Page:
"The catalyst for the whole book was his telling me about a refugee who had been bussed up here with his wife and baby. They were left at the high flats in some place like Sighthill. He had never heard of Glasgow, didn't know Scotland even existed. He was given some vouchers – they use cards now – to use in shops. He had to get milk and bread and things for the baby, so he wandered through the night to find the shop that would take the voucher.

"Once he got there, he didn't know you could open the chiller cabinets. He didn't know how to ask for anything. Someone took pity on him and gave him a pencil, and he drew a picture of a fish and showed it round until somebody realised he wanted fish fingers. That one story made me angry, but quite proud of Glasgow as well, that somebody had [helped] him."

The confidence with which Campbell writes about the themes in this book reflects her progress as a writer. "The first one [The Twilight Time] was familiar ground to me, but with every subsequent book I moved into territory I didn't know about. The second book was about firearms and police shootings. I have never held a gun. So with each book I have dipped my toe further into research in trying to feel what it must be like to wear a different skin. I couldn't possibly embark on a book like [the latest] without trying to understand as much as possible as someone who has never been in that situation."

Campbell, who was born in Paisley and raised in Glasgow, now lives in Galloway and talks about how much she misses Glasgow. She is about to embark on promotional duties for her new book, including the Aye Write! festival.

Some of This Is Where I Am is set, convincingly, in Kenya, where Abdi and his family endured life in an overcrowded refugee camp. "I've been in South Africa before, when I was in my teens, but not there," Campbell admits. "I knew what the heat was like, and the dustiness, and the big, empty sky, but I had never been to the actual refugee camp. But the internet's a great thing: you can go online and see things, and you can watch documentaries. A lot of aid workers do their own blog, and I learned things – for example, there is a cafe social-club in the camp for aid workers. All of those things were helpful.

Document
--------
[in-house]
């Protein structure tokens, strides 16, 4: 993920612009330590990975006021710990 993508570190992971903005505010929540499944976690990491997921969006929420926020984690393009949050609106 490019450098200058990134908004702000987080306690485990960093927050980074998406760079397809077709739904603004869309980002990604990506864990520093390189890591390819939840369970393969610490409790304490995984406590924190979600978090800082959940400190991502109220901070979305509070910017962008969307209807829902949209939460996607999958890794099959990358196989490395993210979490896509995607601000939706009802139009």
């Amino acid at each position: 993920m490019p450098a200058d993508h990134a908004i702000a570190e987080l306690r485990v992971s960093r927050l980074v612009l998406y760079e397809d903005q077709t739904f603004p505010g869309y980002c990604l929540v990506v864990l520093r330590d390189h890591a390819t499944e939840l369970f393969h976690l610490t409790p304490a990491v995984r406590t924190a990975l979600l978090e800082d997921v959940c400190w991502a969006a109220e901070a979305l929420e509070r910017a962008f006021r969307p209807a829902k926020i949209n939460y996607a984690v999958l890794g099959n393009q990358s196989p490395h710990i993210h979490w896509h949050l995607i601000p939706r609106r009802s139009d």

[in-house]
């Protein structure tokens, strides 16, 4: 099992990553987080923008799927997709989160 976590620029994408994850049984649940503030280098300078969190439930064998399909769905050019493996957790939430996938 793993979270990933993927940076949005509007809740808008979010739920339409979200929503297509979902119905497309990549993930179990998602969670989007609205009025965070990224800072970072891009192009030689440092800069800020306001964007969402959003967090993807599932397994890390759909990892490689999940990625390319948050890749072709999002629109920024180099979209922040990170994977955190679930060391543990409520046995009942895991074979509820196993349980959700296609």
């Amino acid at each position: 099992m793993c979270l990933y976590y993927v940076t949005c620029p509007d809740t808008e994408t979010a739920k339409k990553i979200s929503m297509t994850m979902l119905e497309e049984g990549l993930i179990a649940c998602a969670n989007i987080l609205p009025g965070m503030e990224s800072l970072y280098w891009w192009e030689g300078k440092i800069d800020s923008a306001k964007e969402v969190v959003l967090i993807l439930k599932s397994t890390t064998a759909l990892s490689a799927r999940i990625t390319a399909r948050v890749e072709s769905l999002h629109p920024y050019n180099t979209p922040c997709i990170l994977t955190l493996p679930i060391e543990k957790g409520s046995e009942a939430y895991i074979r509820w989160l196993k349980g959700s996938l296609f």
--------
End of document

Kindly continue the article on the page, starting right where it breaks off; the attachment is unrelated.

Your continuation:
"When I was writing the book, I spoke to refugees, and what was usually helpful was not so much my big assumptions, but little details about what was different coming here. One chap said it was the cold – he'd never felt cold that froze the blood inside his finger-tips. And I could relate to that. When I went to Africa I'd never experienced a wall of heat [like that]. So that was how I tried to do a lot of the book, to think: 'What can I compare this to? If I put myself into this person's place, how can I make myself feel the feelings that they might have had?'"

The book being set in Glasgow, of course, one particular enigma for Abdi is the local dialect. At one point, he tries to buy a Big Issue seller's magazine, but the seller, referring to Deborah, retorts crisply: "Naw. Yous had your chance – but your burd there gied me a dingy."

It isn't, you suspect, just Abdi who would find the meaning of that sentence elusive.

This Is Where I Am, Bloomsbury Circus, £12.99. Karen will appear (with Kerry Hudson) at Aye Write!, Mitchell Library, April 6, 6pm. Tickets £8 from 0141 353 8000 or www.ayewrite.com. For more information, see www.karencampbell.co.uk